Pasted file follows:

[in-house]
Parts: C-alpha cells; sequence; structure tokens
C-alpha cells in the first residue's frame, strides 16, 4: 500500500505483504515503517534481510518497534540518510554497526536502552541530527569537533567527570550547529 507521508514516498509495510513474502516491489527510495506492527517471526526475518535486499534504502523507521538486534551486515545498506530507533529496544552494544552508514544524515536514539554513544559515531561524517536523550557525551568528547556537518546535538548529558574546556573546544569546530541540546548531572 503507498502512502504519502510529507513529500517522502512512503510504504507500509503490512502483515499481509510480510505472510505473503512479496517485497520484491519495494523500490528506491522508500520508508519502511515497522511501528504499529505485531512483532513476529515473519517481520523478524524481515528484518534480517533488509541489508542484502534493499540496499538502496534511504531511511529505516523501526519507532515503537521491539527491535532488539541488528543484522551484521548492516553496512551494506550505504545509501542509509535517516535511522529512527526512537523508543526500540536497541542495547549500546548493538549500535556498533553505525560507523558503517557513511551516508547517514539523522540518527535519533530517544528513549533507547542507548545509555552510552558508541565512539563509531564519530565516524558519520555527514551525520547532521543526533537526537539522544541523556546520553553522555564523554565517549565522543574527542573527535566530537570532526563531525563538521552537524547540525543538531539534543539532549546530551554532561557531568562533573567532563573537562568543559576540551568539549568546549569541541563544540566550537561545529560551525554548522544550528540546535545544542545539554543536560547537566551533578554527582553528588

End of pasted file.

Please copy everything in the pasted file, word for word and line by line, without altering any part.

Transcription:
[in-house]
Parts: C-alpha cells; sequence; structure tokens
C-alpha cells in the first residue's frame, strides 16, 4: 500500500505483504515503517534481510518497534540518510554497526536502552541530527569537533567527570550547529 507521508514516498509495510513474502516491489527510495506492527517471526526475518535486499534504502523507521538486534551486515545498506530507533529496544552494544552508514544524515536514539554513544559515531561524517536523550557525551568528547556537518546535538548529558574546556573546544569546530541540546548531572 503507498502512502504519502510529507513529500517522502512512503510504504507500509503490512502483515499481509510480510505472510505473503512479496517485497520484491519495494523500490528506491522508500520508508519502511515497522511501528504499529505485531512483532513476529515473519517481520523478524524481515528484518534480517533488509541489508542484502534493499540496499538502496534511504531511511529505516523501526519507532515503537521491539527491535532488539541488528543484522551484521548492516553496512551494506550505504545509501542509509535517516535511522529512527526512537523508543526500540536497541542495547549500546548493538549500535556498533553505525560507523558503517557513511551516508547517514539523522540518527535519533530517544528513549533507547542507548545509555552510552558508541565512539563509531564519530565516524558519520555527514551525520547532521543526533537526537539522544541523556546520553553522555564523554565517549565522543574527542573527535566530537570532526563531525563538521552537524547540525543538531539534543539532549546530551554532561557531568562533573567532563573537562568543559576540551568539549568546549569541541563544540566550537561545529560551525554548522544550528540546535545544542545539554543536560547537566551533578554527582553528588